Rae Leonard on Domestic Violence

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The Psychological Scars Of Domestic Violence

According to the National Domestic Violence Hotline, intimate partner violence affects more than 12 million people in the United States every year. In recognition of October as National Domestic Violence Awareness Month, Woman Worriers host Elizabeth Cush interviews Rae Leonard, of Anne Arundel Medical Center’s Abuse and Domestic Violence Program, about resources for victims of domestic abuse.

Anybody can be impacted by domestic violence. It doesn’t matter whether you’re young, old, rich, poor….
— Rae Leonard

Show Notes:

Working as a cosmetologist decades ago, Rae Leonard heard stories about abusive relationships. “When you’re standing behind a chair doing their hair, people are much more honest than they might be in a courthouse or hospital.” Today, she is coordinator of Anne Arundel Medical Center’s Abuse and Domestic Violence Program. In this episode of the Woman Worriers podcast, she talks with host Elizabeth Cush, of Progression Counseling in Annapolis, Md., about signs of abuse and the long-term effects of abusive relationships on the victim’s mental and physical health. She also provides resources and tips on where women in abusive relationships can turn to get help.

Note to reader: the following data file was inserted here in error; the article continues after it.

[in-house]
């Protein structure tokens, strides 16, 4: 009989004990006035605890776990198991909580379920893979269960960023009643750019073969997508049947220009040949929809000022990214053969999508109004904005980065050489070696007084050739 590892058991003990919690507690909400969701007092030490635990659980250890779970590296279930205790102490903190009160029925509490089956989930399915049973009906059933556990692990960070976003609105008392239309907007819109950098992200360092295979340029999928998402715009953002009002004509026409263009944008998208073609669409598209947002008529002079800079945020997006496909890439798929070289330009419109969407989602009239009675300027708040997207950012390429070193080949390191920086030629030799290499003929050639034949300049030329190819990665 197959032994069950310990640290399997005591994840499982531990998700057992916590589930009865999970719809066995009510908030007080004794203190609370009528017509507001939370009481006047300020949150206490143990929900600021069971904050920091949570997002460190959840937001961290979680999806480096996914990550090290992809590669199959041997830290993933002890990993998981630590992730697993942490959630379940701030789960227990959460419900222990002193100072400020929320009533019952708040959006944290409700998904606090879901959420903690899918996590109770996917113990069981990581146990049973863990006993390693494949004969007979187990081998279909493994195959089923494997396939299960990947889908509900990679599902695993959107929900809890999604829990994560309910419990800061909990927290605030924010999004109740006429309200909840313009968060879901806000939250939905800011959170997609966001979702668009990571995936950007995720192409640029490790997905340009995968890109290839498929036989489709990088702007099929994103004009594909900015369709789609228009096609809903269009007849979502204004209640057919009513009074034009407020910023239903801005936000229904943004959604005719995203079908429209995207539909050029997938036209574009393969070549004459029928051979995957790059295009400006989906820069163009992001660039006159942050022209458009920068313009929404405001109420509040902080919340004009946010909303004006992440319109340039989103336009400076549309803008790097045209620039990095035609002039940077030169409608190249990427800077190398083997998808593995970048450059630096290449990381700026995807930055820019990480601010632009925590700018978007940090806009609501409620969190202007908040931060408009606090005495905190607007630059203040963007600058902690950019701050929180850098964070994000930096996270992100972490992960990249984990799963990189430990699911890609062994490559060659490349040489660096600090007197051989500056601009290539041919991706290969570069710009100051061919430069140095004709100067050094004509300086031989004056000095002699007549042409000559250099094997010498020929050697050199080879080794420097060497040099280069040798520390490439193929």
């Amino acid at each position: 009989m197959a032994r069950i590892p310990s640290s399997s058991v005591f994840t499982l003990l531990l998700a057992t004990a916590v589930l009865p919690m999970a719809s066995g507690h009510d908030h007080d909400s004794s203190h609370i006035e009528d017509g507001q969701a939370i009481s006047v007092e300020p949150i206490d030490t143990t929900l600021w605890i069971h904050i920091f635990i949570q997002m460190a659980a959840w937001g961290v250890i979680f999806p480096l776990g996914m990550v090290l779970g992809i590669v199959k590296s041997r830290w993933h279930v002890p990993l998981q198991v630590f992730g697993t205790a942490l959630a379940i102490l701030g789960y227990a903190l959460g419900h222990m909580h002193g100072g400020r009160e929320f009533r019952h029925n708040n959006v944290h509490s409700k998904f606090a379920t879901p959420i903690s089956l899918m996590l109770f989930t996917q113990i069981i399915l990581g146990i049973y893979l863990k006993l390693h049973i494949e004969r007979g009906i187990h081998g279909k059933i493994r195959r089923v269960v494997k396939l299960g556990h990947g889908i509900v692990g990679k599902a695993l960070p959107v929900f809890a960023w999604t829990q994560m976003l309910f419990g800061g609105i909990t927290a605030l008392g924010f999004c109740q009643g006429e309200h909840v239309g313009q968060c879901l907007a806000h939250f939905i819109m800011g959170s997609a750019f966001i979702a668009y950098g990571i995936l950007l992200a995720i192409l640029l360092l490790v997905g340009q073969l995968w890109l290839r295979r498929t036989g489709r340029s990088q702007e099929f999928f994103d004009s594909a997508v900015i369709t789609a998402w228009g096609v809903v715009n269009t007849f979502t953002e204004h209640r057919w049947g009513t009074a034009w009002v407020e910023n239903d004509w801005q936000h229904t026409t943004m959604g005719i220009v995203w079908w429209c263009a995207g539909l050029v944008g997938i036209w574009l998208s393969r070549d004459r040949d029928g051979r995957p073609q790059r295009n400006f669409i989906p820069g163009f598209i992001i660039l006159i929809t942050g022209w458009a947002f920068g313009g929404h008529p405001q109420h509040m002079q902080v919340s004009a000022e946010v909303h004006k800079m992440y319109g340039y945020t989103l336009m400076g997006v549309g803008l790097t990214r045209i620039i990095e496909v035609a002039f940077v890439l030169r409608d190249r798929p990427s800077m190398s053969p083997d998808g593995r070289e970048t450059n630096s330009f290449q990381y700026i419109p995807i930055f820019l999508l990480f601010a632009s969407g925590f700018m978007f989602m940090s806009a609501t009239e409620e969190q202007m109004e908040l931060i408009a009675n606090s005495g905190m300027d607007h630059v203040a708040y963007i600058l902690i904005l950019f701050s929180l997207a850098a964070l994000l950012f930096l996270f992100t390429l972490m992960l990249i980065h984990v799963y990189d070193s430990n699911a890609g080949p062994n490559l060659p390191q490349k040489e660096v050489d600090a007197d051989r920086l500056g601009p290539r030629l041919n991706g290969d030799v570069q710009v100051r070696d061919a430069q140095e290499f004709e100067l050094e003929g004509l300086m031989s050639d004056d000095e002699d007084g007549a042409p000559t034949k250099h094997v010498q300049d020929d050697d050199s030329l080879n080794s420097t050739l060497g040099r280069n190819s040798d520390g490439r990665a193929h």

Listen and learn:

  • Why physical violence isn’t necessarily the worst element of abuse

  • The biggest sign that the relationship you’re in is abusive

  • Which long-term mental health impacts affect partners who experience domestic abuse

  • Which health risks are associated with domestic abuse

  • Which circumstances make it more challenging to heal from the trauma of domestic violence

  • The biggest barrier to seeking help — and how it’s related to the biggest indicator of abuse

  • Why it’s more difficult for some people to get help

  • How to get help if you don’t feel safe calling a hotline

  • The myths that often keep women from getting protection

  • What the process of getting out of an unsafe relationship might look like — and why it’s not the same for everyone

  • How professionals determine that a woman is likely to be in danger

Learn More

> Anne Arundel Medical Center (AAMC) website

> AAMC Domestic Violence resources

> National Domestic Violence Hotline: 800-799-SAFE (7233)

> National Domestic Violence Hotline website

> Progression Counseling


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